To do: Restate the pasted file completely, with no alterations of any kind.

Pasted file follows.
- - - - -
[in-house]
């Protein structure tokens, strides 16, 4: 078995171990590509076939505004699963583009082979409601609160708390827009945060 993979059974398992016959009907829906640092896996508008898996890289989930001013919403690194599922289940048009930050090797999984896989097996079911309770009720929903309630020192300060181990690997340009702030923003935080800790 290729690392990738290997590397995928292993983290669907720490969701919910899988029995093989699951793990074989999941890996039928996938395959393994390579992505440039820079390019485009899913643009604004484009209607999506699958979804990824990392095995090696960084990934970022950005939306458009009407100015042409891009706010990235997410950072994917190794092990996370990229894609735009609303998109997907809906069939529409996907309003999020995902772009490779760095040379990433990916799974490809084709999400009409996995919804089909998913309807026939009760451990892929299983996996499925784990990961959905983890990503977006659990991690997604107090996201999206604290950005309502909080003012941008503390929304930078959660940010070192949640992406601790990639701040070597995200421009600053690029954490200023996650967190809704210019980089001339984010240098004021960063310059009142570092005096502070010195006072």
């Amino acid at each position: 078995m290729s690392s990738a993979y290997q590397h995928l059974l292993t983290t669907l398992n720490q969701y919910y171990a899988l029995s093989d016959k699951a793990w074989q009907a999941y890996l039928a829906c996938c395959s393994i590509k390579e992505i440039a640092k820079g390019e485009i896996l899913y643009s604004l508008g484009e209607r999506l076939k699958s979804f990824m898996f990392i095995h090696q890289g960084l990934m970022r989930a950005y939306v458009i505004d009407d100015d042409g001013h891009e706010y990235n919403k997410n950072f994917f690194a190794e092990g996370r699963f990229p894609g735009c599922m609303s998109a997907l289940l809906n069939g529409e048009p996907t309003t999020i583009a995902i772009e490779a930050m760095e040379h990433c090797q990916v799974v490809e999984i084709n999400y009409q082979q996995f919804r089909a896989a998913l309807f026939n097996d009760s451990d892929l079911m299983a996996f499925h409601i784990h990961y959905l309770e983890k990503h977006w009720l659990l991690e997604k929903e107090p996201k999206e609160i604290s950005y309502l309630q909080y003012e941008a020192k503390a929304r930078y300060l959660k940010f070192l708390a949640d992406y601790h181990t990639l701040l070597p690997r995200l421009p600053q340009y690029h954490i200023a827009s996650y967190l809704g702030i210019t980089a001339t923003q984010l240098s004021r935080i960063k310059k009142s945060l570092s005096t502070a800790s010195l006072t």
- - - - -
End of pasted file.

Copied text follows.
[in-house]
């Protein structure tokens, strides 16, 4: 078995171990590509076939505004699963583009082979409601609160708390827009945060 993979059974398992016959009907829906640092896996508008898996890289989930001013919403690194599922289940048009930050090797999984896989097996079911309770009720929903309630020192300060181990690997340009702030923003935080800790 290729690392990738290997590397995928292993983290669907720490969701919910899988029995093989699951793990074989999941890996039928996938395959393994390579992505440039820079390019485009899913643009604004484009209607999506699958979804990824990392095995090696960084990934970022950005939306458009009407100015042409891009706010990235997410950072994917190794092990996370990229894609735009609303998109997907809906069939529409996907309003999020995902772009490779760095040379990433990916799974490809084709999400009409996995919804089909998913309807026939009760451990892929299983996996499925784990990961959905983890990503977006659990991690997604107090996201999206604290950005309502909080003012941008503390929304930078959660940010070192949640992406601790990639701040070597995200421009600053690029954490200023996650967190809704210019980089001339984010240098004021960063310059009142570092005096502070010195006072």
């Amino acid at each position: 078995m290729s690392s990738a993979y290997q590397h995928l059974l292993t983290t669907l398992n720490q969701y919910y171990a899988l029995s093989d016959k699951a793990w074989q009907a999941y890996l039928a829906c996938c395959s393994i590509k390579e992505i440039a640092k820079g390019e485009i896996l899913y643009s604004l508008g484009e209607r999506l076939k699958s979804f990824m898996f990392i095995h090696q890289g960084l990934m970022r989930a950005y939306v458009i505004d009407d100015d042409g001013h891009e706010y990235n919403k997410n950072f994917f690194a190794e092990g996370r699963f990229p894609g735009c599922m609303s998109a997907l289940l809906n069939g529409e048009p996907t309003t999020i583009a995902i772009e490779a930050m760095e040379h990433c090797q990916v799974v490809e999984i084709n999400y009409q082979q996995f919804r089909a896989a998913l309807f026939n097996d009760s451990d892929l079911m299983a996996f499925h409601i784990h990961y959905l309770e983890k990503h977006w009720l659990l991690e997604k929903e107090p996201k999206e609160i604290s950005y309502l309630q909080y003012e941008a020192k503390a929304r930078y300060l959660k940010f070192l708390a949640d992406y601790h181990t990639l701040l070597p690997r995200l421009p600053q340009y690029h954490i200023a827009s996650y967190l809704g702030i210019t980089a001339t923003q984010l240098s004021r935080i960063k310059k009142s945060l570092s005096t502070a800790s010195l006072t």